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Re: Why the GR is not necessary

On Fri, 9 Jun 2000, Jim Lynch wrote:

> Hi,
> Please don't take this as a compromise, because I'm not compromising. 
> I'm suggesting we do this in -addition- to the GR.
> (remember my position: I do not agree to any reference to non-free in
> the social contract. none at all.)

Every member of Debian is required to agree with both The Social Contract
and the DFSG.

You would not be accepted if you went through the new-maintainer process
with that attitude.

Look, there are a lot of things about the way Debian works that I don't
like, but I'm willing to admit that it works well enough that my efforts
aren't squandered and I can feel like a contributer to the cause.

The Social Contract is just that: an agreement between the members of
Debian and our potential user base, detailing what we will provide. It is
a contract that I and most of the Developers agreed to by vote, making us
the Signators of the document along with BP. I consider this contract
binding, and every user that downloads Debian packages is "signing" on to
the contract.

A contract has two parties, each party must agree before the contract
may be changed. This resolution seeks to make changes in that agreement
(changes I do not agree with because they exclude, rather than include)
without any recognition that there is another interested party. From what
I have seen of "user" comments most are opposed. Just how many will go to
another distro isn't clear, and certainly doesn't concern many developers.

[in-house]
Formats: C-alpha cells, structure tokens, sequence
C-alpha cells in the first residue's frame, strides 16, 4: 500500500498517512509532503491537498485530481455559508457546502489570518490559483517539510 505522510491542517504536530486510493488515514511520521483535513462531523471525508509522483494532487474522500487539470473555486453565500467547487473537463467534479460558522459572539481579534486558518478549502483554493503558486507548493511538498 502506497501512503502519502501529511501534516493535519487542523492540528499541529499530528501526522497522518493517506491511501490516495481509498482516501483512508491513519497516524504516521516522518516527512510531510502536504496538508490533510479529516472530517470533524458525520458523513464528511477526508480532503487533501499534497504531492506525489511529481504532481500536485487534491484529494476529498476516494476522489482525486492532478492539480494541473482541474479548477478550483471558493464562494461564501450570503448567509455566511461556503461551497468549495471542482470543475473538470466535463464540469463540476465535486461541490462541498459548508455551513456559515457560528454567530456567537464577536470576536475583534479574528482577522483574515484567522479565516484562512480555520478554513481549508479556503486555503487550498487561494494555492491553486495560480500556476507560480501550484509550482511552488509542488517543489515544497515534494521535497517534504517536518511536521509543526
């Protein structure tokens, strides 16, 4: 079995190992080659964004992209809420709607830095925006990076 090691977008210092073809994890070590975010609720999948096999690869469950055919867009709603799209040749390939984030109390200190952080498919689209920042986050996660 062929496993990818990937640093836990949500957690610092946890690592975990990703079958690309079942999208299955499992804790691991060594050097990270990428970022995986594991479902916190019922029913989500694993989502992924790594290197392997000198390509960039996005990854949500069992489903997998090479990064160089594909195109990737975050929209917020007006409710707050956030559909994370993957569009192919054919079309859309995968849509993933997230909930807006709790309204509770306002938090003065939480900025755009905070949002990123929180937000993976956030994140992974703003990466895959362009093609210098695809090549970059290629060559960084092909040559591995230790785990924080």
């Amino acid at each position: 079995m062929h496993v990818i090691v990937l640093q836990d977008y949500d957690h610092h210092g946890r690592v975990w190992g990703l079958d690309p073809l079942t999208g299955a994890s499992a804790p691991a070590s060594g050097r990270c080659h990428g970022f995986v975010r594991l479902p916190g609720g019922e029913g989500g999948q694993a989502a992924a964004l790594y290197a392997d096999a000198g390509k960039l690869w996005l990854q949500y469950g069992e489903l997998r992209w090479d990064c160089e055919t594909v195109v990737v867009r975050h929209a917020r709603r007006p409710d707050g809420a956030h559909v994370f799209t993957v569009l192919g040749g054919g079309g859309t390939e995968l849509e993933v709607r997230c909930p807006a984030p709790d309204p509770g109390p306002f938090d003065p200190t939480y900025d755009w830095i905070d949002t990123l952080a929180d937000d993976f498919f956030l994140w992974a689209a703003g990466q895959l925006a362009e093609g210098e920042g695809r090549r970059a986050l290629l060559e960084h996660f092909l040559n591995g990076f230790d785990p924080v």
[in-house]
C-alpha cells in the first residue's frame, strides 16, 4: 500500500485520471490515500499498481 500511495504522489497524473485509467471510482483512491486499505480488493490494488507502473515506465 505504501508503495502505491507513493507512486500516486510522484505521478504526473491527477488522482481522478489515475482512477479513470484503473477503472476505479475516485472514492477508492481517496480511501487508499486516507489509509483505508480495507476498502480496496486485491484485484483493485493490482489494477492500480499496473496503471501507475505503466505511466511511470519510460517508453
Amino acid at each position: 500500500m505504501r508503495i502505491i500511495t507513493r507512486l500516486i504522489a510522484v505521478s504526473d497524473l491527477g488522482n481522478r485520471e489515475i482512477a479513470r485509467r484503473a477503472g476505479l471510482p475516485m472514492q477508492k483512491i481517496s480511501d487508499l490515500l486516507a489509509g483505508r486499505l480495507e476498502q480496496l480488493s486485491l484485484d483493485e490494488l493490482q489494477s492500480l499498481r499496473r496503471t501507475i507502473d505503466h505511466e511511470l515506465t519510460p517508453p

(although there is sure a lot of crowing whenever Debian wins a poll or
award, so we obviously care at some level)

I submit that The Social Contract can not be changed in this fashion.
While the Constitution provides means for creating new documentation about
Debian goals, it does not provide any means to change principles that were
agreed to before the Constitution even existed, and speaks not at all the
issue of contract re-negotiations.

I can appreciate that there are those of you who would wish for a more
rigid rule about the evil non-free, but I suggest that as long as Debian
remains Debian you will have to put up with that perceived inconvenience.

I will always vote a resounding NO when asked to make Debian more closed.
This proposal is squarely aimed at removing what I consider to be an
important principle of the Debian distribution. Inclusion of software with
"minor" distribution restrictions provides functionality that would
otherwise be missing. Warning the user that they should check the license
of non-free packages to see if the restrictions apply to their use is also
reasonable behavior.

The idea that this software is somehow morally reprehensible is pure FUD
and I for one am tired of hearing this dull tune. The idea that The Social
Contract and the DFSG are somehow unfinished and still need tweaking is
also FUD.

Any current members who disagree with the DFSG or The Social Contract as
loudly as I have heard some declare, would be summarily rejected from the
current new maintainer process. I suggest that if you really feel that
Debian, through its Social Contract and DFSG, is morally wrong, you should
re-evaluate your expectations as a Debian developer and possibly find some
other place to contribute to the free software community.

This is not the first time a group have attacked this clause. I regret
that it will probably not be the last. But what is most hippocritical is
that we require that new maintainers agree with both The Social Contract
and the DFSG at the same time some of us are struggling mightily to change
that very contract! So let's stop trying to describe this clause in the
contract as "morally bankrupt" and try to appreciate just what the clause
is for and why it _should_ be there. I suspect that is too much to ask.


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